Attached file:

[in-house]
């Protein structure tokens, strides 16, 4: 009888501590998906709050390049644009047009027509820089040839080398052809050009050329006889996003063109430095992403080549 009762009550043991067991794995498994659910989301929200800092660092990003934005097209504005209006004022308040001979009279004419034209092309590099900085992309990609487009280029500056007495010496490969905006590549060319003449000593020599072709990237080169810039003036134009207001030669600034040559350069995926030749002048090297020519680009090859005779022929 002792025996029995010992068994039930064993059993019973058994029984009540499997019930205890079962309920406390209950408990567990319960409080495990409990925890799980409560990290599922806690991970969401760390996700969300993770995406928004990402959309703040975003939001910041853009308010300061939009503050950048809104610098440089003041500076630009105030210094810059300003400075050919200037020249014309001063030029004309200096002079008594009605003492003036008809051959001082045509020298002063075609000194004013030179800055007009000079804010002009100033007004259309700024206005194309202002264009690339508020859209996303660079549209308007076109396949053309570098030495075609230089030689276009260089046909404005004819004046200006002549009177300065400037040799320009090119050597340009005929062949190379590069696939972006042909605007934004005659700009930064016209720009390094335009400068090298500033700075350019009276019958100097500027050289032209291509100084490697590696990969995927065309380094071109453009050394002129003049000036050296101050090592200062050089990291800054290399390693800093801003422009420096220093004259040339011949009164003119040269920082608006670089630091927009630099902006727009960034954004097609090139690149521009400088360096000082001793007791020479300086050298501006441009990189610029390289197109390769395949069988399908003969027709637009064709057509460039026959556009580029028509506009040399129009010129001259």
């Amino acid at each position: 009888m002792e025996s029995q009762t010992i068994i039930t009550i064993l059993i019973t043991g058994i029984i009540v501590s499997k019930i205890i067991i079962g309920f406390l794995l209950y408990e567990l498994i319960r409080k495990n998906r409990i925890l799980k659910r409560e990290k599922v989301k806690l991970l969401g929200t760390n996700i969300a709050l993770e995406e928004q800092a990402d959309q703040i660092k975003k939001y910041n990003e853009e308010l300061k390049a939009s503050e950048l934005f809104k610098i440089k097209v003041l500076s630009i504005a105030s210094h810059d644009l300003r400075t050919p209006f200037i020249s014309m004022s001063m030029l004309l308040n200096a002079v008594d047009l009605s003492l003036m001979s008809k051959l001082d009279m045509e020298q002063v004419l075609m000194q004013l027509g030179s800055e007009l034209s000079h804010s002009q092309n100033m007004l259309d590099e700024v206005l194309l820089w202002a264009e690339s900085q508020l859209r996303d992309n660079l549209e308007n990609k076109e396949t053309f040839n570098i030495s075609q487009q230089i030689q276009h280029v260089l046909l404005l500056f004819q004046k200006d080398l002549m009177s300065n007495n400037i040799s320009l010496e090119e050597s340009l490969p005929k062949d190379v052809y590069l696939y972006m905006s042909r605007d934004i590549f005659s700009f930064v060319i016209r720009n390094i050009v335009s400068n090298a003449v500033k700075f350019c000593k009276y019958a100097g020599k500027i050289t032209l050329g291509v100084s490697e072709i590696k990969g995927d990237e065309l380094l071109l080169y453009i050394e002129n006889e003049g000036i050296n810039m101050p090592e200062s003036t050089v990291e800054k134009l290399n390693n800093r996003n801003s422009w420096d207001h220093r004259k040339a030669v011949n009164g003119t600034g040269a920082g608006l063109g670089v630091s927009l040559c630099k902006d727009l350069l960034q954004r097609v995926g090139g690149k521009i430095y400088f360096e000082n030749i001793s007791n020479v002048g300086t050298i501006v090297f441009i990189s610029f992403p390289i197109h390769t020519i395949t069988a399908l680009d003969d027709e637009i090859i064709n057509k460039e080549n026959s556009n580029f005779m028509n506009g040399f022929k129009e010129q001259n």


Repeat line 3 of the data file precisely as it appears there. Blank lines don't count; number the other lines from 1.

């Amino acid at each position: 009888m002792e025996s029995q009762t010992i068994i039930t009550i064993l059993i019973t043991g058994i029984i009540v501590s499997k019930i205890i067991i079962g309920f406390l794995l209950y408990e567990l498994i319960r409080k495990n998906r409990i925890l799980k659910r409560e990290k599922v989301k806690l991970l969401g929200t760390n996700i969300a709050l993770e995406e928004q800092a990402d959309q703040i660092k975003k939001y910041n990003e853009e308010l300061k390049a939009s503050e950048l934005f809104k610098i440089k097209v003041l500076s630009i504005a105030s210094h810059d644009l300003r400075t050919p209006f200037i020249s014309m004022s001063m030029l004309l308040n200096a002079v008594d047009l009605s003492l003036m001979s008809k051959l001082d009279m045509e020298q002063v004419l075609m000194q004013l027509g030179s800055e007009l034209s000079h804010s002009q092309n100033m007004l259309d590099e700024v206005l194309l820089w202002a264009e690339s900085q508020l859209r996303d992309n660079l549209e308007n990609k076109e396949t053309f040839n570098i030495s075609q487009q230089i030689q276009h280029v260089l046909l404005l500056f004819q004046k200006d080398l002549m009177s300065n007495n400037i040799s320009l010496e090119e050597s340009l490969p005929k062949d190379v052809y590069l696939y972006m905006s042909r605007d934004i590549f005659s700009f930064v060319i016209r720009n390094i050009v335009s400068n090298a003449v500033k700075f350019c000593k009276y019958a100097g020599k500027i050289t032209l050329g291509v100084s490697e072709i590696k990969g995927d990237e065309l380094l071109l080169y453009i050394e002129n006889e003049g000036i050296n810039m101050p090592e200062s003036t050089v990291e800054k134009l290399n390693n800093r996003n801003s422009w420096d207001h220093r004259k040339a030669v011949n009164g003119t600034g040269a920082g608006l063109g670089v630091s927009l040559c630099k902006d727009l350069l960034q954004r097609v995926g090139g690149k521009i430095y400088f360096e000082n030749i001793s007791n020479v002048g300086t050298i501006v090297f441009i990189s610029f992403p390289i197109h390769t020519i395949t069988a399908l680009d003969d027709e637009i090859i064709n057509k460039e080549n026959s556009n580029f005779m028509n506009g040399f022929k129009e010129q001259n």